Why Accra is the capital of West African cool
In many ways, Accra is what you’d imagine a growing West African capital to be. There’s a CBD with towers owned by banks and swanky hotels, cheek-by-jowl with unmettled streets of dwellings made with corrugated iron roofs. There’s colour, heat, people balancing baskets of produce on their heads as they walk on incomplete pavements, hawkers at traffic lights, and chaotic food markets. If you want items crafted out of wood, kente cloth, and to be confronted with your Northern wealth, you can have that experience if you’d like. But to do so would be to miss out.
‘We ran the festival to break down barriers, to engage people with a broader vision’
The main road into Jamestown, one of the oldest – and poorest – neighbourhoods in Accra, runs along the coast. There’s a striking lighthouse on the point at Ussher Fort, and the walls of buildings erected in colonial style in the slave-trading years of the 1800s are covered in brightly painted murals and graffiti. Along this stretch is the JamesTown Cafe, restored by its architect owner as a cafe and a hub for creatives, hosting regular radio broadcasts, art exhibitions, and live music performances, as well as serving food and cocktails throughout the day and night. It’s a bustling spot, and it’s where renowned photographer Nii Obodai decided to establish the Nuku Photography Festival, Accra’s first, last autumn.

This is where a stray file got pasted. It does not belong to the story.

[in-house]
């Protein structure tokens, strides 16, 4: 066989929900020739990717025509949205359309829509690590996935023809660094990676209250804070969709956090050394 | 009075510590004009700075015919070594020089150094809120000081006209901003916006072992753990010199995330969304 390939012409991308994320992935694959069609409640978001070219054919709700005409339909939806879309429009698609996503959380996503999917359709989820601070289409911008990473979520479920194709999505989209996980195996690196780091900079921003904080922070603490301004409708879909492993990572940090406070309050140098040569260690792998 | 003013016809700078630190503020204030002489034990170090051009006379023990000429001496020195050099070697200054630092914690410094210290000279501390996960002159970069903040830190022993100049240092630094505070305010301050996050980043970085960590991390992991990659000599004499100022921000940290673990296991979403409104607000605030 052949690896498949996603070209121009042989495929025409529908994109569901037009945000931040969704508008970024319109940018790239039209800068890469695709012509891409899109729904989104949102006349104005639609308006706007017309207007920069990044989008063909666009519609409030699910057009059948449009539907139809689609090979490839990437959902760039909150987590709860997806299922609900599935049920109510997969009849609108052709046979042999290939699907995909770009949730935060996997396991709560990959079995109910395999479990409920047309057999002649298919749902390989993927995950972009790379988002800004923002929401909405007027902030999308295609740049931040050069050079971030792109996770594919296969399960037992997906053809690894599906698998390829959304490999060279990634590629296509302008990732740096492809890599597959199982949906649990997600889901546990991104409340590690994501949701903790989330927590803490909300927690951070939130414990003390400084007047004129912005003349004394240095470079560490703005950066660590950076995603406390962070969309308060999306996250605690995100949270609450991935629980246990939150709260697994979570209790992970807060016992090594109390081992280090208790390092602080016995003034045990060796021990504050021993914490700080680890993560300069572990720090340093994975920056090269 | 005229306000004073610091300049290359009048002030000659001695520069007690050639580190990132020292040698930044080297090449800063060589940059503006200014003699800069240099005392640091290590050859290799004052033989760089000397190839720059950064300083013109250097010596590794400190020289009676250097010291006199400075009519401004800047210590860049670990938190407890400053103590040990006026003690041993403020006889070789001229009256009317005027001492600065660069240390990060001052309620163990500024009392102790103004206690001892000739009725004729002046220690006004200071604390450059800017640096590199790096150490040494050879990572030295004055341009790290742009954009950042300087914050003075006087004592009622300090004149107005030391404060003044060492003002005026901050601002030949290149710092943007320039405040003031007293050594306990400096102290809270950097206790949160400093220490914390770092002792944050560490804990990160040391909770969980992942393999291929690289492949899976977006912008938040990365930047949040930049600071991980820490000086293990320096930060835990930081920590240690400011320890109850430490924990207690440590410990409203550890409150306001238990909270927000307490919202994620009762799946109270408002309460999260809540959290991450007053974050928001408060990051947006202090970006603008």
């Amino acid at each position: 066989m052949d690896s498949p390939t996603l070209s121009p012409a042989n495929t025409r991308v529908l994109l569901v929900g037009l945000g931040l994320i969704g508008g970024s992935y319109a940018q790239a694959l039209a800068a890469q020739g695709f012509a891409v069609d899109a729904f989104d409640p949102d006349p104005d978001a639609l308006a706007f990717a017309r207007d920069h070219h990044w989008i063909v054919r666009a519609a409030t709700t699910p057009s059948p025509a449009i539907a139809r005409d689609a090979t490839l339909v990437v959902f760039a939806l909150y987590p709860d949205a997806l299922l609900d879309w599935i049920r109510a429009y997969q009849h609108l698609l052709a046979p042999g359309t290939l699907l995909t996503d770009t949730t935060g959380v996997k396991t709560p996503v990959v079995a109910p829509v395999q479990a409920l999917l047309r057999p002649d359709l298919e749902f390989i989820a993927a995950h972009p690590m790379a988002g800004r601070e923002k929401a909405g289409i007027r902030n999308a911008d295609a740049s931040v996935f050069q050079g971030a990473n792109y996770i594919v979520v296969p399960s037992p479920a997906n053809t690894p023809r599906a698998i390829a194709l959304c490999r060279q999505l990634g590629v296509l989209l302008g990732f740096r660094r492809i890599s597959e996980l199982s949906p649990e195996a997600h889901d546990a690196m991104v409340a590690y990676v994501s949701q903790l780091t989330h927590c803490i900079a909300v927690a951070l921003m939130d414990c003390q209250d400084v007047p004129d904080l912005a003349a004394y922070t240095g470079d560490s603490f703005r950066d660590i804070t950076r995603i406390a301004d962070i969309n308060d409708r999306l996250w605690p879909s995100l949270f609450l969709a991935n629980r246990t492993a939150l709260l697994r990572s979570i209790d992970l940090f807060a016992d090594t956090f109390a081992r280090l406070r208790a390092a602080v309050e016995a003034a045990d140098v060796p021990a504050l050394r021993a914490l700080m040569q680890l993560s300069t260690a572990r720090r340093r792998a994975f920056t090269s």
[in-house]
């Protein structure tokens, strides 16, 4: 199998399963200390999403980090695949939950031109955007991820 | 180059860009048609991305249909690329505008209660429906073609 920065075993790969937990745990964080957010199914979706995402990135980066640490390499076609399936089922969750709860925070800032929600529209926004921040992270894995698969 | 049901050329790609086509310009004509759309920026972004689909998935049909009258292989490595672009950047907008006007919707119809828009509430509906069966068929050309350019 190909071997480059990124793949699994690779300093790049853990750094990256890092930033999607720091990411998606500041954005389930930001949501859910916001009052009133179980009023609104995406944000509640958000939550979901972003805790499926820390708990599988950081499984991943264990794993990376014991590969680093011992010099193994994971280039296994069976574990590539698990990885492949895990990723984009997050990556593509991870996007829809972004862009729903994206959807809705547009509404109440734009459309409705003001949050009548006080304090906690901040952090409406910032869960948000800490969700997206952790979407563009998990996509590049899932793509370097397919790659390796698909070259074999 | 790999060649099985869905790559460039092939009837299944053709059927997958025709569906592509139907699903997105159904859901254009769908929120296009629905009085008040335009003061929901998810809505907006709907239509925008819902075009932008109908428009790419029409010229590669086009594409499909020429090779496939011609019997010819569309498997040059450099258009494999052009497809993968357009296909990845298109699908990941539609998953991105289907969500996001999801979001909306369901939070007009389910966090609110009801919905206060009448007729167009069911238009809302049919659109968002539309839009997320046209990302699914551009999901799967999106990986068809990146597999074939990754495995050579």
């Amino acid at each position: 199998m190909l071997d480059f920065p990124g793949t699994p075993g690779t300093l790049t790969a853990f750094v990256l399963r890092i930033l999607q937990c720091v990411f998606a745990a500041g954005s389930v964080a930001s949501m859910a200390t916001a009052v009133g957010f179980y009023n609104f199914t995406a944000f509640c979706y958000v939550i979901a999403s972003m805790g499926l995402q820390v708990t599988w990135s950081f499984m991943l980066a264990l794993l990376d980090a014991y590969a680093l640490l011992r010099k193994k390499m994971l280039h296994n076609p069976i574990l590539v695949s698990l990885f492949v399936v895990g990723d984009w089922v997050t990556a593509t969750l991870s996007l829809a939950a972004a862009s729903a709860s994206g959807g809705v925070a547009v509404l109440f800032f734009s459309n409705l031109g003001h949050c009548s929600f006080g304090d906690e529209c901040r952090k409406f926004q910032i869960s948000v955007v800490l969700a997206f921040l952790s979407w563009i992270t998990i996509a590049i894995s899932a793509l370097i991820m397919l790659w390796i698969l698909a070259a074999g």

‘Jamestown is a complex place,’ he says. ‘It has a lot of history, but it’s overwritten now by its urban density. It’s not where your traditional artistic audience might be found. So we ran the festival there to break down barriers, to engage people with a broader vision.’
Obodai’s photographs have been seen the world over, and he set up his collective Nuku Studio, and now the festival, to bring the eyes of the world to the images of Ghanaian photographers. ‘It’s important for us to try and imagine a much bigger picture than what we see in a place today. The future can only evolve through imagination.’